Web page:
Having arrived in Scotland in 1971, I did indeed have to leave only a year later. It was only a move to Newcastle upon Tyne, and in the event I was often back here for mountaineering trips and so on. Finally, of course, I returned for good, and spent my entire working life north of the Border. At the time, however, I didn’t know how things would pan out. I just knew that in those few months I had become inextricably linked with the people and landscape of this new country, and was going to miss the whole experience intensely.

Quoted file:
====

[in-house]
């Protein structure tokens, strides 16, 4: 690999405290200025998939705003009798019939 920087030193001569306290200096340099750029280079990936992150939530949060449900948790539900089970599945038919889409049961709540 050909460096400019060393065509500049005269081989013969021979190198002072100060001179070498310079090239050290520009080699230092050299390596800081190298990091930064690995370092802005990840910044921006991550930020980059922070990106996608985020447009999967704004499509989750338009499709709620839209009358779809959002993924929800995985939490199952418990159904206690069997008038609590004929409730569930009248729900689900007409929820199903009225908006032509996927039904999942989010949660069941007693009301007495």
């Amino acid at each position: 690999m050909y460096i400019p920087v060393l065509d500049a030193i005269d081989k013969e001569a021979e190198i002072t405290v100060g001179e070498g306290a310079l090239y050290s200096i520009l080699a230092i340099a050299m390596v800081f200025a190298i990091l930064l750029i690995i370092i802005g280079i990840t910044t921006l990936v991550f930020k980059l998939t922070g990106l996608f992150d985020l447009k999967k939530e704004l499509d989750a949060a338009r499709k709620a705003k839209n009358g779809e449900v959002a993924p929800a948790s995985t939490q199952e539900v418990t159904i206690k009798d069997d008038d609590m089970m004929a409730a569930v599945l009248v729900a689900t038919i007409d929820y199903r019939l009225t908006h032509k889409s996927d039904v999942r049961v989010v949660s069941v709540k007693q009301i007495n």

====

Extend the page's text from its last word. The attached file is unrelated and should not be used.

The sentiments are maybe not very novel, but I tried consciously to at least make up my own clichés, rather than using the old tired ones. One or two bits are really pretty much figments of my imagination, mind. The snow on the Bens generally disappears a long time before July. And as for the "lassie"; well, I was usually mooning about some girl or other and getting nowhere. Shortly after writing it, I received a compliment from a Scottish Nationalist student friend, who said that anyone hearing it would never believe it wasn’t composed by a Scot, so maybe I didn’t get it all wrong.